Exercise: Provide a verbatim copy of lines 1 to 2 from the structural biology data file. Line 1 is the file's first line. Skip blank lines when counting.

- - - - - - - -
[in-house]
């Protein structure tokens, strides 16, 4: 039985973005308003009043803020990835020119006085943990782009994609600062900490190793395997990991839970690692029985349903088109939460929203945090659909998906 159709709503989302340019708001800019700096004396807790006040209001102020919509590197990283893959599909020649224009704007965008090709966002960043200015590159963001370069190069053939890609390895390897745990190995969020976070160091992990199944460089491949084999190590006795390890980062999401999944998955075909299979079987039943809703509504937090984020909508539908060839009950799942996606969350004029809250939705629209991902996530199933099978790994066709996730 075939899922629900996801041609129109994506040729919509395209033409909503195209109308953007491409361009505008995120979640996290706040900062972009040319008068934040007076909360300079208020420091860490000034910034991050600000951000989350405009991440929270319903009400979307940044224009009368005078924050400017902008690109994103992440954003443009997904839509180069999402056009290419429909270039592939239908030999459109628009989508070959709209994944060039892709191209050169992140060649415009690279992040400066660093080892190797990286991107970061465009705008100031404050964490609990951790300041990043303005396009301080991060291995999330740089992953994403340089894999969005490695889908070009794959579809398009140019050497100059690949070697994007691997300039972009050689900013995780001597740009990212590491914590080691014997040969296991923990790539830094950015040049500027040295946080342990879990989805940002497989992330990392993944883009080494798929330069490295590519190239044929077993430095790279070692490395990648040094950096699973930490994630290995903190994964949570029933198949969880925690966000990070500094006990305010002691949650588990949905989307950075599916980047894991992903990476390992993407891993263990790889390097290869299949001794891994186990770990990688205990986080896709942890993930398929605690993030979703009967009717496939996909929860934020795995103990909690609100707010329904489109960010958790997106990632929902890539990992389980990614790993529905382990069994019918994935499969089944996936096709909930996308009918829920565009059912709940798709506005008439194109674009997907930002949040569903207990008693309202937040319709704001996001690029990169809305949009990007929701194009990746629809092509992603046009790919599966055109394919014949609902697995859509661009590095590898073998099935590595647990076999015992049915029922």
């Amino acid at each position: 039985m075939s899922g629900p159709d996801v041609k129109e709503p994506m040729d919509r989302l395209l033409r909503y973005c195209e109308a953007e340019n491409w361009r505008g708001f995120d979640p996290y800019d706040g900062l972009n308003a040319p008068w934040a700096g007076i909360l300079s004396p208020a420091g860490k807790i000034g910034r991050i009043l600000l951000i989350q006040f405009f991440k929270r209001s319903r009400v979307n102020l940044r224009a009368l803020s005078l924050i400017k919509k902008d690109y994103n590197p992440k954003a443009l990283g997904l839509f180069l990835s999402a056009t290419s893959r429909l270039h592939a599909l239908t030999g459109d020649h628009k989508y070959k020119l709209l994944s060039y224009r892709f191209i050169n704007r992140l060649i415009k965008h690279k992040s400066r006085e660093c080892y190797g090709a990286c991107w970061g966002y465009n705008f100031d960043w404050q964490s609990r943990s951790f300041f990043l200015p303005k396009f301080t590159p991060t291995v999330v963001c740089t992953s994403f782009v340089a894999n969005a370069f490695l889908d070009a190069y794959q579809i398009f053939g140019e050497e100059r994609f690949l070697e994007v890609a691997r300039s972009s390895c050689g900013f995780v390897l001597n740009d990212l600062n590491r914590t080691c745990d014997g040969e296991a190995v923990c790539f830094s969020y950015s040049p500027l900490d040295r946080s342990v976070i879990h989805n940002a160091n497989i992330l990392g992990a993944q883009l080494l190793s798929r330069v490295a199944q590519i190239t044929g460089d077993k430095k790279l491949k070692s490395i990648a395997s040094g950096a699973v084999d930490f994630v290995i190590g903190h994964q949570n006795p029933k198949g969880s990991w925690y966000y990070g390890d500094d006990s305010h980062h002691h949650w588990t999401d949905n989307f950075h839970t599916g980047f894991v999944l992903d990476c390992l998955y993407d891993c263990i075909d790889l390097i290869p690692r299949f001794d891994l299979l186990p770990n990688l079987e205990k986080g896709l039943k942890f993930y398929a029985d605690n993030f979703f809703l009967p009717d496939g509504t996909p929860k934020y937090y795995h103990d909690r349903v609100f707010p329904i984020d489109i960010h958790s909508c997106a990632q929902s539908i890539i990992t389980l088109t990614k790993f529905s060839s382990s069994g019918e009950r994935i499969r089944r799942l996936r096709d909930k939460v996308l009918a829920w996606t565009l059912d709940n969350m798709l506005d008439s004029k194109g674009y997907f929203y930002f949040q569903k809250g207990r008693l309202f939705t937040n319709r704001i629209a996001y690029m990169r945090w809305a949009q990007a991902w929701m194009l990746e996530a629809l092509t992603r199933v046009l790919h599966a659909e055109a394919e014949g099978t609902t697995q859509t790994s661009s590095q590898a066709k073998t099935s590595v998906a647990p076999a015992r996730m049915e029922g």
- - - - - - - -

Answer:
[in-house]
């Protein structure tokens, strides 16, 4: 039985973005308003009043803020990835020119006085943990782009994609600062900490190793395997990991839970690692029985349903088109939460929203945090659909998906 159709709503989302340019708001800019700096004396807790006040209001102020919509590197990283893959599909020649224009704007965008090709966002960043200015590159963001370069190069053939890609390895390897745990190995969020976070160091992990199944460089491949084999190590006795390890980062999401999944998955075909299979079987039943809703509504937090984020909508539908060839009950799942996606969350004029809250939705629209991902996530199933099978790994066709996730 075939899922629900996801041609129109994506040729919509395209033409909503195209109308953007491409361009505008995120979640996290706040900062972009040319008068934040007076909360300079208020420091860490000034910034991050600000951000989350405009991440929270319903009400979307940044224009009368005078924050400017902008690109994103992440954003443009997904839509180069999402056009290419429909270039592939239908030999459109628009989508070959709209994944060039892709191209050169992140060649415009690279992040400066660093080892190797990286991107970061465009705008100031404050964490609990951790300041990043303005396009301080991060291995999330740089992953994403340089894999969005490695889908070009794959579809398009140019050497100059690949070697994007691997300039972009050689900013995780001597740009990212590491914590080691014997040969296991923990790539830094950015040049500027040295946080342990879990989805940002497989992330990392993944883009080494798929330069490295590519190239044929077993430095790279070692490395990648040094950096699973930490994630290995903190994964949570029933198949969880925690966000990070500094006990305010002691949650588990949905989307950075599916980047894991992903990476390992993407891993263990790889390097290869299949001794891994186990770990990688205990986080896709942890993930398929605690993030979703009967009717496939996909929860934020795995103990909690609100707010329904489109960010958790997106990632929902890539990992389980990614790993529905382990069994019918994935499969089944996936096709909930996308009918829920565009059912709940798709506005008439194109674009997907930002949040569903207990008693309202937040319709704001996001690029990169809305949009990007929701194009990746629809092509992603046009790919599966055109394919014949609902697995859509661009590095590898073998099935590595647990076999015992049915029922």